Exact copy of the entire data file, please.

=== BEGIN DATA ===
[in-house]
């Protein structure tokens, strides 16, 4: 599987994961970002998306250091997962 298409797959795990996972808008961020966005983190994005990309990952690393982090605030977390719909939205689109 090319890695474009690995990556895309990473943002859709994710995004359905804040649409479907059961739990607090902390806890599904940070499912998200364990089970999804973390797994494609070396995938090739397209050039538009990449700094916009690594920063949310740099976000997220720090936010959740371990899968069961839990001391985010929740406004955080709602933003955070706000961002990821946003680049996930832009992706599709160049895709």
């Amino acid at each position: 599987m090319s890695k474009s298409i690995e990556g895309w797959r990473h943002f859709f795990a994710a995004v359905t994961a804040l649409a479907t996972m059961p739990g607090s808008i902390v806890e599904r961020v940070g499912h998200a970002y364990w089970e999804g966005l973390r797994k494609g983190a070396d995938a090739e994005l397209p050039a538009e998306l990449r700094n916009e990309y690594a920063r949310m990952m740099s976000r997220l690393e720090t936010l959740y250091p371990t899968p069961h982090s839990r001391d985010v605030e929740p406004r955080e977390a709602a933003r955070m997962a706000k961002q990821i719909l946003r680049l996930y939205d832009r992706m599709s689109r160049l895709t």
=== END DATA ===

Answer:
[in-house]
């Protein structure tokens, strides 16, 4: 599987994961970002998306250091997962 298409797959795990996972808008961020966005983190994005990309990952690393982090605030977390719909939205689109 090319890695474009690995990556895309990473943002859709994710995004359905804040649409479907059961739990607090902390806890599904940070499912998200364990089970999804973390797994494609070396995938090739397209050039538009990449700094916009690594920063949310740099976000997220720090936010959740371990899968069961839990001391985010929740406004955080709602933003955070706000961002990821946003680049996930832009992706599709160049895709």
């Amino acid at each position: 599987m090319s890695k474009s298409i690995e990556g895309w797959r990473h943002f859709f795990a994710a995004v359905t994961a804040l649409a479907t996972m059961p739990g607090s808008i902390v806890e599904r961020v940070g499912h998200a970002y364990w089970e999804g966005l973390r797994k494609g983190a070396d995938a090739e994005l397209p050039a538009e998306l990449r700094n916009e990309y690594a920063r949310m990952m740099s976000r997220l690393e720090t936010l959740y250091p371990t899968p069961h982090s839990r001391d985010v605030e929740p406004r955080e977390a709602a933003r955070m997962a706000k961002q990821i719909l946003r680049l996930y939205d832009r992706m599709s689109r160049l895709t």